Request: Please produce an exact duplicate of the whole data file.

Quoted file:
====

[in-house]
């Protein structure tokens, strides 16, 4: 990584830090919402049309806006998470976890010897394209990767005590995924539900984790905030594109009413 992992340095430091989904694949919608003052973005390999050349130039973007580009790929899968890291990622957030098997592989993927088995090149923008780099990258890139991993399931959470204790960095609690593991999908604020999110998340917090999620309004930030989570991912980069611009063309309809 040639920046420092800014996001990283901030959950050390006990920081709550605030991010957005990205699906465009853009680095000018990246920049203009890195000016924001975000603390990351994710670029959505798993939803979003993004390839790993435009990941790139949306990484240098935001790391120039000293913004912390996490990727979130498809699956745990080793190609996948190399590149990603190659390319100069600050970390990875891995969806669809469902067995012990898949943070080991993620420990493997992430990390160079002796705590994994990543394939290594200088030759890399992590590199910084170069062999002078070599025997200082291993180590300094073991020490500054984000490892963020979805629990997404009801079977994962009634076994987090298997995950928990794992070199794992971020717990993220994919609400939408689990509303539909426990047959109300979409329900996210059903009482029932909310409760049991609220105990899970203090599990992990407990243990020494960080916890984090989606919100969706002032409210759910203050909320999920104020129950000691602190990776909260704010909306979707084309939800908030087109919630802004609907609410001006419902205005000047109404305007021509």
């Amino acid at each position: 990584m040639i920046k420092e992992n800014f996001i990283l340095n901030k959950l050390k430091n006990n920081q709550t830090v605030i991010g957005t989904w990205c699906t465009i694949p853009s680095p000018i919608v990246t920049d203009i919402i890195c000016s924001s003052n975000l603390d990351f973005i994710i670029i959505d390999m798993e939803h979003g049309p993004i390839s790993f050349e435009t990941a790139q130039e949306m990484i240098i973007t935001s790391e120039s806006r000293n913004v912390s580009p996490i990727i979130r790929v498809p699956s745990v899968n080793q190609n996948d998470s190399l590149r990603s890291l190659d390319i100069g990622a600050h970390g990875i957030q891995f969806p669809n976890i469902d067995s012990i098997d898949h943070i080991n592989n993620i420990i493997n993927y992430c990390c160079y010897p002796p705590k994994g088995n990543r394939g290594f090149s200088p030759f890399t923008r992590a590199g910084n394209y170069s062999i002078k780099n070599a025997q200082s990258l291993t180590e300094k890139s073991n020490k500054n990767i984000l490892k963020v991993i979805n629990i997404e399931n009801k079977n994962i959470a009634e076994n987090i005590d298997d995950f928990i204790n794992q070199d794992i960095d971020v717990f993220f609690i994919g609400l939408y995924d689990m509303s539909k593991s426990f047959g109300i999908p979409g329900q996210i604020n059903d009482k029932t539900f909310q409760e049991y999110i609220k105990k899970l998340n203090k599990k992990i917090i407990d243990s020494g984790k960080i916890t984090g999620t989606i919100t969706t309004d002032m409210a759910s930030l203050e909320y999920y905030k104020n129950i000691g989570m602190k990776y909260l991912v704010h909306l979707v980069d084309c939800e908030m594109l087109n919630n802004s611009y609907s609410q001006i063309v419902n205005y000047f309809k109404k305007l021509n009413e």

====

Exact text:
[in-house]
């Protein structure tokens, strides 16, 4: 990584830090919402049309806006998470976890010897394209990767005590995924539900984790905030594109009413 992992340095430091989904694949919608003052973005390999050349130039973007580009790929899968890291990622957030098997592989993927088995090149923008780099990258890139991993399931959470204790960095609690593991999908604020999110998340917090999620309004930030989570991912980069611009063309309809 040639920046420092800014996001990283901030959950050390006990920081709550605030991010957005990205699906465009853009680095000018990246920049203009890195000016924001975000603390990351994710670029959505798993939803979003993004390839790993435009990941790139949306990484240098935001790391120039000293913004912390996490990727979130498809699956745990080793190609996948190399590149990603190659390319100069600050970390990875891995969806669809469902067995012990898949943070080991993620420990493997992430990390160079002796705590994994990543394939290594200088030759890399992590590199910084170069062999002078070599025997200082291993180590300094073991020490500054984000490892963020979805629990997404009801079977994962009634076994987090298997995950928990794992070199794992971020717990993220994919609400939408689990509303539909426990047959109300979409329900996210059903009482029932909310409760049991609220105990899970203090599990992990407990243990020494960080916890984090989606919100969706002032409210759910203050909320999920104020129950000691602190990776909260704010909306979707084309939800908030087109919630802004609907609410001006419902205005000047109404305007021509």
């Amino acid at each position: 990584m040639i920046k420092e992992n800014f996001i990283l340095n901030k959950l050390k430091n006990n920081q709550t830090v605030i991010g957005t989904w990205c699906t465009i694949p853009s680095p000018i919608v990246t920049d203009i919402i890195c000016s924001s003052n975000l603390d990351f973005i994710i670029i959505d390999m798993e939803h979003g049309p993004i390839s790993f050349e435009t990941a790139q130039e949306m990484i240098i973007t935001s790391e120039s806006r000293n913004v912390s580009p996490i990727i979130r790929v498809p699956s745990v899968n080793q190609n996948d998470s190399l590149r990603s890291l190659d390319i100069g990622a600050h970390g990875i957030q891995f969806p669809n976890i469902d067995s012990i098997d898949h943070i080991n592989n993620i420990i493997n993927y992430c990390c160079y010897p002796p705590k994994g088995n990543r394939g290594f090149s200088p030759f890399t923008r992590a590199g910084n394209y170069s062999i002078k780099n070599a025997q200082s990258l291993t180590e300094k890139s073991n020490k500054n990767i984000l490892k963020v991993i979805n629990i997404e399931n009801k079977n994962i959470a009634e076994n987090i005590d298997d995950f928990i204790n794992q070199d794992i960095d971020v717990f993220f609690i994919g609400l939408y995924d689990m509303s539909k593991s426990f047959g109300i999908p979409g329900q996210i604020n059903d009482k029932t539900f909310q409760e049991y999110i609220k105990k899970l998340n203090k599990k992990i917090i407990d243990s020494g984790k960080i916890t984090g999620t989606i919100t969706t309004d002032m409210a759910s930030l203050e909320y999920y905030k104020n129950i000691g989570m602190k990776y909260l991912v704010h909306l979707v980069d084309c939800e908030m594109l087109n919630n802004s611009y609907s609410q001006i063309v419902n205005y000047f309809k109404k305007l021509n009413e």